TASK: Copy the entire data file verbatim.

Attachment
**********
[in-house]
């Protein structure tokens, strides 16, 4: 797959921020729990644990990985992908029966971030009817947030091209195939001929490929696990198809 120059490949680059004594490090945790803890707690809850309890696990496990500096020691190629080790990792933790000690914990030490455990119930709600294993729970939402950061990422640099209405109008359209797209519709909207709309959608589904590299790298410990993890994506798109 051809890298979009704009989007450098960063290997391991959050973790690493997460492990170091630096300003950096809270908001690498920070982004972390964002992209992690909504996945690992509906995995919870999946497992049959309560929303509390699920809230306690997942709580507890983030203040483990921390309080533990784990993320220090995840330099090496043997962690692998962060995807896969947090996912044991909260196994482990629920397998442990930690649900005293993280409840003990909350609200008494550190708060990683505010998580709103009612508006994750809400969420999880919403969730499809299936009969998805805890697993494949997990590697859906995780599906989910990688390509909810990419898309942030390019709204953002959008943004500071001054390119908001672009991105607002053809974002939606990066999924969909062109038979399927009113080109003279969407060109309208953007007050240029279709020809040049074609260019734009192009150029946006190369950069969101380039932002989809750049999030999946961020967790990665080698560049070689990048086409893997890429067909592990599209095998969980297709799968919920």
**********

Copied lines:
[in-house]
């Protein structure tokens, strides 16, 4: 797959921020729990644990990985992908029966971030009817947030091209195939001929490929696990198809 120059490949680059004594490090945790803890707690809850309890696990496990500096020691190629080790990792933790000690914990030490455990119930709600294993729970939402950061990422640099209405109008359209797209519709909207709309959608589904590299790298410990993890994506798109 051809890298979009704009989007450098960063290997391991959050973790690493997460492990170091630096300003950096809270908001690498920070982004972390964002992209992690909504996945690992509906995995919870999946497992049959309560929303509390699920809230306690997942709580507890983030203040483990921390309080533990784990993320220090995840330099090496043997962690692998962060995807896969947090996912044991909260196994482990629920397998442990930690649900005293993280409840003990909350609200008494550190708060990683505010998580709103009612508006994750809400969420999880919403969730499809299936009969998805805890697993494949997990590697859906995780599906989910990688390509909810990419898309942030390019709204953002959008943004500071001054390119908001672009991105607002053809974002939606990066999924969909062109038979399927009113080109003279969407060109309208953007007050240029279709020809040049074609260019734009192009150029946006190369950069969101380039932002989809750049999030999946961020967790990665080698560049070689990048086409893997890429067909592990599209095998969980297709799968919920």